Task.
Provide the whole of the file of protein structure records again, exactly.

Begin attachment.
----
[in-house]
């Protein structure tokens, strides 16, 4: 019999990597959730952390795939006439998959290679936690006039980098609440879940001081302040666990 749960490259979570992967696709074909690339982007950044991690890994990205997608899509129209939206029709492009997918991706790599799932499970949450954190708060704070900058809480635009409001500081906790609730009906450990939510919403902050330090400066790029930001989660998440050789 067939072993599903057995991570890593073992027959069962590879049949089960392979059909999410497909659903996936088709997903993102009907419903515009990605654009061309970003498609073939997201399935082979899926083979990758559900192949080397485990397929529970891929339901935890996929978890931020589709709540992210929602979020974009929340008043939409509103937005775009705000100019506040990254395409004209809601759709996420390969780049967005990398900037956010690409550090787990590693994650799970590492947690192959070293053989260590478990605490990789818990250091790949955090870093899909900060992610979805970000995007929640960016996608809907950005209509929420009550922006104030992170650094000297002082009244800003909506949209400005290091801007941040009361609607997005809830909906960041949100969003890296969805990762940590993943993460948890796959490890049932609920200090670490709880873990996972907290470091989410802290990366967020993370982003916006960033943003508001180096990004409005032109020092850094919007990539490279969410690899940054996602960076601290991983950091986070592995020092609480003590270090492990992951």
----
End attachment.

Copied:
[in-house]
């Protein structure tokens, strides 16, 4: 019999990597959730952390795939006439998959290679936690006039980098609440879940001081302040666990 749960490259979570992967696709074909690339982007950044991690890994990205997608899509129209939206029709492009997918991706790599799932499970949450954190708060704070900058809480635009409001500081906790609730009906450990939510919403902050330090400066790029930001989660998440050789 067939072993599903057995991570890593073992027959069962590879049949089960392979059909999410497909659903996936088709997903993102009907419903515009990605654009061309970003498609073939997201399935082979899926083979990758559900192949080397485990397929529970891929339901935890996929978890931020589709709540992210929602979020974009929340008043939409509103937005775009705000100019506040990254395409004209809601759709996420390969780049967005990398900037956010690409550090787990590693994650799970590492947690192959070293053989260590478990605490990789818990250091790949955090870093899909900060992610979805970000995007929640960016996608809907950005209509929420009550922006104030992170650094000297002082009244800003909506949209400005290091801007941040009361609607997005809830909906960041949100969003890296969805990762940590993943993460948890796959490890049932609920200090670490709880873990996972907290470091989410802290990366967020993370982003916006960033943003508001180096990004409005032109020092850094919007990539490279969410690899940054996602960076601290991983950091986070592995020092609480003590270090492990992951």